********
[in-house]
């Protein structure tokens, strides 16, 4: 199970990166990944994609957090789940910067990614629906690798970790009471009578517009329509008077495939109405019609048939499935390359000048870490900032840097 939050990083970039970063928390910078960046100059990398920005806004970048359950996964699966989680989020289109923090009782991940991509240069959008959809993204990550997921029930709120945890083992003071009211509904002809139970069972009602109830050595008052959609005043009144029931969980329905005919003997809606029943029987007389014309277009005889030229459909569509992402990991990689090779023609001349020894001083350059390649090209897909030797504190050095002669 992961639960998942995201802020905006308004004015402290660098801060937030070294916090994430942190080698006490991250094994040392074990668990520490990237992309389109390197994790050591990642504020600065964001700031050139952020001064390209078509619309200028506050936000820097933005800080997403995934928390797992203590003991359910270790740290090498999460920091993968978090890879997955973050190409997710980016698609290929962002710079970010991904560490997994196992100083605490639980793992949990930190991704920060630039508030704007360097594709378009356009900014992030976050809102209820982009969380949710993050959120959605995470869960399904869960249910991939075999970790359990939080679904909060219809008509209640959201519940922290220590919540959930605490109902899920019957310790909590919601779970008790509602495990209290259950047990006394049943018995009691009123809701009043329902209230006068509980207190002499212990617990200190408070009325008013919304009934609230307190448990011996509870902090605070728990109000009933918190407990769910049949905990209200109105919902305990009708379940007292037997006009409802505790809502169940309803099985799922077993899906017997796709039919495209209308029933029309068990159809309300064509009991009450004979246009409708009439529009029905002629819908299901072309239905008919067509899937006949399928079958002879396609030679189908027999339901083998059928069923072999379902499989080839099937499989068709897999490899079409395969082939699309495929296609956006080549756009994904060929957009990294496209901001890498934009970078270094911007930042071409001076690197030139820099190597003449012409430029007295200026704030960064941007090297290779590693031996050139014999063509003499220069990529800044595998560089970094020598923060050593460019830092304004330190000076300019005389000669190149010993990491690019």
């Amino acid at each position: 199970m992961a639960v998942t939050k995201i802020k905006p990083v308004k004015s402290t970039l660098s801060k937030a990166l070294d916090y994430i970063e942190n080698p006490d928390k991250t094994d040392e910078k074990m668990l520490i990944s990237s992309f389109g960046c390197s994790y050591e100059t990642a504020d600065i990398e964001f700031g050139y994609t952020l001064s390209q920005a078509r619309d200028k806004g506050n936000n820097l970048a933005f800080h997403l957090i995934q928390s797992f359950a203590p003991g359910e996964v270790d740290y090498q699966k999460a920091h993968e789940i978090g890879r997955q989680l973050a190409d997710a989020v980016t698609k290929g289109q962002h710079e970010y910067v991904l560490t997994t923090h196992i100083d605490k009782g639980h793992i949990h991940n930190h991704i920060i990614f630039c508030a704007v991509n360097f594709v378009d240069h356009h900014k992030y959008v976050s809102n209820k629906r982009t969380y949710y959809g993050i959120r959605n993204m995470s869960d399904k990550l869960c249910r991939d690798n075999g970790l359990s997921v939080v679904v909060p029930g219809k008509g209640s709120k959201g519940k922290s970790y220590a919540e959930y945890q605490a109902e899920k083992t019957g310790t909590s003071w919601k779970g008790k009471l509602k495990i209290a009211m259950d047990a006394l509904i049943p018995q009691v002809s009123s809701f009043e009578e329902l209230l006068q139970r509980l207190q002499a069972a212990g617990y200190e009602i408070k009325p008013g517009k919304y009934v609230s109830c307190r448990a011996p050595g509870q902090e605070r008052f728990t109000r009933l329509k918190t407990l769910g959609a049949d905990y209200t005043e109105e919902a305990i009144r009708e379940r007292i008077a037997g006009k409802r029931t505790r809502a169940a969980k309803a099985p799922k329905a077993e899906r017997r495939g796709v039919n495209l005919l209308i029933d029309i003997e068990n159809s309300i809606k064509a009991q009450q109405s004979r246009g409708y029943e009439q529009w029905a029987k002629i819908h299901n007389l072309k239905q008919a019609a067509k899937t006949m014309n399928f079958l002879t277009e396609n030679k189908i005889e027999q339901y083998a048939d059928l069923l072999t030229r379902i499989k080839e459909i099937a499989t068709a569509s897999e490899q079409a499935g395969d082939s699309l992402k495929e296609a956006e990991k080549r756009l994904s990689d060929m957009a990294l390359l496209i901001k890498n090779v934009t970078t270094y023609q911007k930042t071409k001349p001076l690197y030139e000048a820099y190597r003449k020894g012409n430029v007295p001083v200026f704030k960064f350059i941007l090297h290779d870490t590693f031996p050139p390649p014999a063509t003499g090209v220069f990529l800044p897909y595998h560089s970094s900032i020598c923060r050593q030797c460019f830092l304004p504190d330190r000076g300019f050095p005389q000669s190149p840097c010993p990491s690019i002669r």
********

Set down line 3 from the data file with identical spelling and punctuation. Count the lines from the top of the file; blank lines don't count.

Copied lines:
């Amino acid at each position: 199970m992961a639960v998942t939050k995201i802020k905006p990083v308004k004015s402290t970039l660098s801060k937030a990166l070294d916090y994430i970063e942190n080698p006490d928390k991250t094994d040392e910078k074990m668990l520490i990944s990237s992309f389109g960046c390197s994790y050591e100059t990642a504020d600065i990398e964001f700031g050139y994609t952020l001064s390209q920005a078509r619309d200028k806004g506050n936000n820097l970048a933005f800080h997403l957090i995934q928390s797992f359950a203590p003991g359910e996964v270790d740290y090498q699966k999460a920091h993968e789940i978090g890879r997955q989680l973050a190409d997710a989020v980016t698609k290929g289109q962002h710079e970010y910067v991904l560490t997994t923090h196992i100083d605490k009782g639980h793992i949990h991940n930190h991704i920060i990614f630039c508030a704007v991509n360097f594709v378009d240069h356009h900014k992030y959008v976050s809102n209820k629906r982009t969380y949710y959809g993050i959120r959605n993204m995470s869960d399904k990550l869960c249910r991939d690798n075999g970790l359990s997921v939080v679904v909060p029930g219809k008509g209640s709120k959201g519940k922290s970790y220590a919540e959930y945890q605490a109902e899920k083992t019957g310790t909590s003071w919601k779970g008790k009471l509602k495990i209290a009211m259950d047990a006394l509904i049943p018995q009691v002809s009123s809701f009043e009578e329902l209230l006068q139970r509980l207190q002499a069972a212990g617990y200190e009602i408070k009325p008013g517009k919304y009934v609230s109830c307190r448990a011996p050595g509870q902090e605070r008052f728990t109000r009933l329509k918190t407990l769910g959609a049949d905990y209200t005043e109105e919902a305990i009144r009708e379940r007292i008077a037997g006009k409802r029931t505790r809502a169940a969980k309803a099985p799922k329905a077993e899906r017997r495939g796709v039919n495209l005919l209308i029933d029309i003997e068990n159809s309300i809606k064509a009991q009450q109405s004979r246009g409708y029943e009439q529009w029905a029987k002629i819908h299901n007389l072309k239905q008919a019609a067509k899937t006949m014309n399928f079958l002879t277009e396609n030679k189908i005889e027999q339901y083998a048939d059928l069923l072999t030229r379902i499989k080839e459909i099937a499989t068709a569509s897999e490899q079409a499935g395969d082939s699309l992402k495929e296609a956006e990991k080549r756009l994904s990689d060929m957009a990294l390359l496209i901001k890498n090779v934009t970078t270094y023609q911007k930042t071409k001349p001076l690197y030139e000048a820099y190597r003449k020894g012409n430029v007295p001083v200026f704030k960064f350059i941007l090297h290779d870490t590693f031996p050139p390649p014999a063509t003499g090209v220069f990529l800044p897909y595998h560089s970094s900032i020598c923060r050593q030797c460019f830092l304004p504190d330190r000076g300019f050095p005389q000669s190149p840097c010993p990491s690019i002669r």